In Switzerland, La Poste has a legal obligation to make sure that everybody has access to a close-by post office. In some remote areas though, La Poste has invented a system to provide postal services directly at home through the mailman, who will ring the bell at your door if you have place a little sign on your mailbox.
The number of villages where this home-delivery service is in place is now a third of all postal access points in Switzerland. While La Poste is saving money by shutting down post offices and replacing them with home-delivery systems, people who aren’t staying at home all day long (like unemployed or retired ones) can’t easily send a package or pay a bill.
La Poste refused to give me the complete list of these villages so I decided to scrape all the pointon the map that they provide (which is not the best for visualization).
As of August 26th, 2015, it looks like La Poste is migrating its websites to a new platform, and the map that we are interested in is still up, but doesn’t seem to appear on the new website (see notebook for links).
In the last weeks, it also seemed like the map was undergoing lost of maintenance work: the query url parameters have been modified; the number of villages has increased by two; one error point with coordinates in Somalia was removed; and layers of security certificates have been added.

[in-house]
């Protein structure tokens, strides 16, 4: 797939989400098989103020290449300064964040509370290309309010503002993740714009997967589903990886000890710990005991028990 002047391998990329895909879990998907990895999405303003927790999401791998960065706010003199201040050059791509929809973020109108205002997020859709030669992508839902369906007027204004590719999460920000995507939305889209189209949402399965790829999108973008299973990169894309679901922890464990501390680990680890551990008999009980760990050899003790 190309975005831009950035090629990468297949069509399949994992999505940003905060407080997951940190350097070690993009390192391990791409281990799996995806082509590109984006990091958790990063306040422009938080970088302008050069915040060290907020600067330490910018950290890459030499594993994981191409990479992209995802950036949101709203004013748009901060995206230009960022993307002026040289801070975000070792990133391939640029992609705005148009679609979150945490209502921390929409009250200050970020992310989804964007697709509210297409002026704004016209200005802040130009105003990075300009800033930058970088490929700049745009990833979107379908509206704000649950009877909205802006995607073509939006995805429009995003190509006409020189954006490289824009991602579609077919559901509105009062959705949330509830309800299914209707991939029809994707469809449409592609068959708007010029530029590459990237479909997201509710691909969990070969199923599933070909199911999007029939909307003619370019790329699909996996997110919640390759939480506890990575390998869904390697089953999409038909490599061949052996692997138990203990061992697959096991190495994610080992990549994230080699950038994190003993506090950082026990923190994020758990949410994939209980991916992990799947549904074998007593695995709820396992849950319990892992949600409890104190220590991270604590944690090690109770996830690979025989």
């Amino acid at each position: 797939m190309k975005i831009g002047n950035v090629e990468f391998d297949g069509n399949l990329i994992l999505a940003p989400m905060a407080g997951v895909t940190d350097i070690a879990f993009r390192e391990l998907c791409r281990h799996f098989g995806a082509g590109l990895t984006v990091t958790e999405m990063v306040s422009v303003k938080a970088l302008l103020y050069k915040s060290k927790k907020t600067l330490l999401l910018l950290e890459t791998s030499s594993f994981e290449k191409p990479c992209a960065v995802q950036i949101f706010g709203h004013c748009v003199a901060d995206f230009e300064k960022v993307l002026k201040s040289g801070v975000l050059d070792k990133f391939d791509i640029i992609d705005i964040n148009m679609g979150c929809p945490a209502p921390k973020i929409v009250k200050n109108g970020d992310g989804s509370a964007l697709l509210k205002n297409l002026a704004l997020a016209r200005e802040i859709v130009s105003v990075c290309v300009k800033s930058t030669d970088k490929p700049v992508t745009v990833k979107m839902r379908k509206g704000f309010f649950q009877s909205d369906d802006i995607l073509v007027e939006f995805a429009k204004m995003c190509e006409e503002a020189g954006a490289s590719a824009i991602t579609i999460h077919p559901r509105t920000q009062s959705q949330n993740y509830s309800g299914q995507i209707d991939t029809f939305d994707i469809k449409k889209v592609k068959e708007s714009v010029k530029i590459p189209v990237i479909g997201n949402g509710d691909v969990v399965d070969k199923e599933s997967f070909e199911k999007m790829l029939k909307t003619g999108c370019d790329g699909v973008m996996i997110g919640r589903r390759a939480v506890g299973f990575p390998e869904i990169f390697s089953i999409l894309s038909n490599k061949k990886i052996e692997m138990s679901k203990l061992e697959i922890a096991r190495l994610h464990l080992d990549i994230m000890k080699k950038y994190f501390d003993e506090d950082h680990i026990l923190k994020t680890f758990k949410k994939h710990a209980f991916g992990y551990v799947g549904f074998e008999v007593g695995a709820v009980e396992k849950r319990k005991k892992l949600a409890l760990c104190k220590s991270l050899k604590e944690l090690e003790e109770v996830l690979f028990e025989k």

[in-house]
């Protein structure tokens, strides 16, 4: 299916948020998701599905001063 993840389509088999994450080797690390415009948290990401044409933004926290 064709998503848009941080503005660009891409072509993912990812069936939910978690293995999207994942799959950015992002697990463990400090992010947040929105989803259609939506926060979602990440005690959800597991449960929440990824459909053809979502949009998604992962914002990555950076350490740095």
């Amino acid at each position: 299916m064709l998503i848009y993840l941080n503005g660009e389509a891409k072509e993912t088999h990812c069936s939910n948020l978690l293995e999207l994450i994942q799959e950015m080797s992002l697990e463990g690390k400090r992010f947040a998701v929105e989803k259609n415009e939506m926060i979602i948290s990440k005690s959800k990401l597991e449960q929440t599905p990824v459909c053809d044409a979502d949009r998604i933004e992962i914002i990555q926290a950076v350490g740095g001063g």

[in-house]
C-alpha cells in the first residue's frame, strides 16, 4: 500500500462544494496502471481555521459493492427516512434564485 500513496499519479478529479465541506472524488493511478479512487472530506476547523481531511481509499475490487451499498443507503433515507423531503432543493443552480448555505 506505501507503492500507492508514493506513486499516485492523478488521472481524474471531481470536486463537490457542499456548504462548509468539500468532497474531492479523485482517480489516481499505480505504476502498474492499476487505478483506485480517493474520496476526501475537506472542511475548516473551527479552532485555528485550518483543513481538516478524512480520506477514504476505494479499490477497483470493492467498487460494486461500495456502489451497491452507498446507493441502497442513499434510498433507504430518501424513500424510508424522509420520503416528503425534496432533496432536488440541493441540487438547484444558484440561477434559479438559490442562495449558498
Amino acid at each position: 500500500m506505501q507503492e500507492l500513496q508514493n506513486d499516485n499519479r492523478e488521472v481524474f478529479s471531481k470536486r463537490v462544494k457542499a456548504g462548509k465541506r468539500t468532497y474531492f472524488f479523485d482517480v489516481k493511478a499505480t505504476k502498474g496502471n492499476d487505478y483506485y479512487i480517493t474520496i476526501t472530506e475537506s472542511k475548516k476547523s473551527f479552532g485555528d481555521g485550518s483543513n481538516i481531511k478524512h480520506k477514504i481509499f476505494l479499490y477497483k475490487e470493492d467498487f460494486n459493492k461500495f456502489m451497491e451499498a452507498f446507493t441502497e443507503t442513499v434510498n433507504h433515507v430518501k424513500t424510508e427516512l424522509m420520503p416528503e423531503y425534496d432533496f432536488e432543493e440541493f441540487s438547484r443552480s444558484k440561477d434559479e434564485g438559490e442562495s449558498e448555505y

These changes have slowed me down significantly as I believed that the code was creating mistakes, but I added code for every possible mistake that could turn up.
After scraping the 1245 points (json objects) and their coordinates on the map and examining them, we noticed that 41 of them were structured differently and had to clean the data to produce a dataframe that we could work on.
We tried to add columns to our dataframe with population data, but we realized that the villages list was too granualar (it included ‘hamlets’ that didn’t even have zip codes, for example) to be matched with any other database.
By filling the missing cells by hand, we were able to add column containing the canton in which the village was located (in cartodb with an SQL query), to finally produce a clean map with all concerned villages and thir canton.
This will help us demonstrate what region are more concerned by the problem. The next step will be to join this dataset with a population by hectares dataset, to see if the system creates inequalities, which is our hypothesis.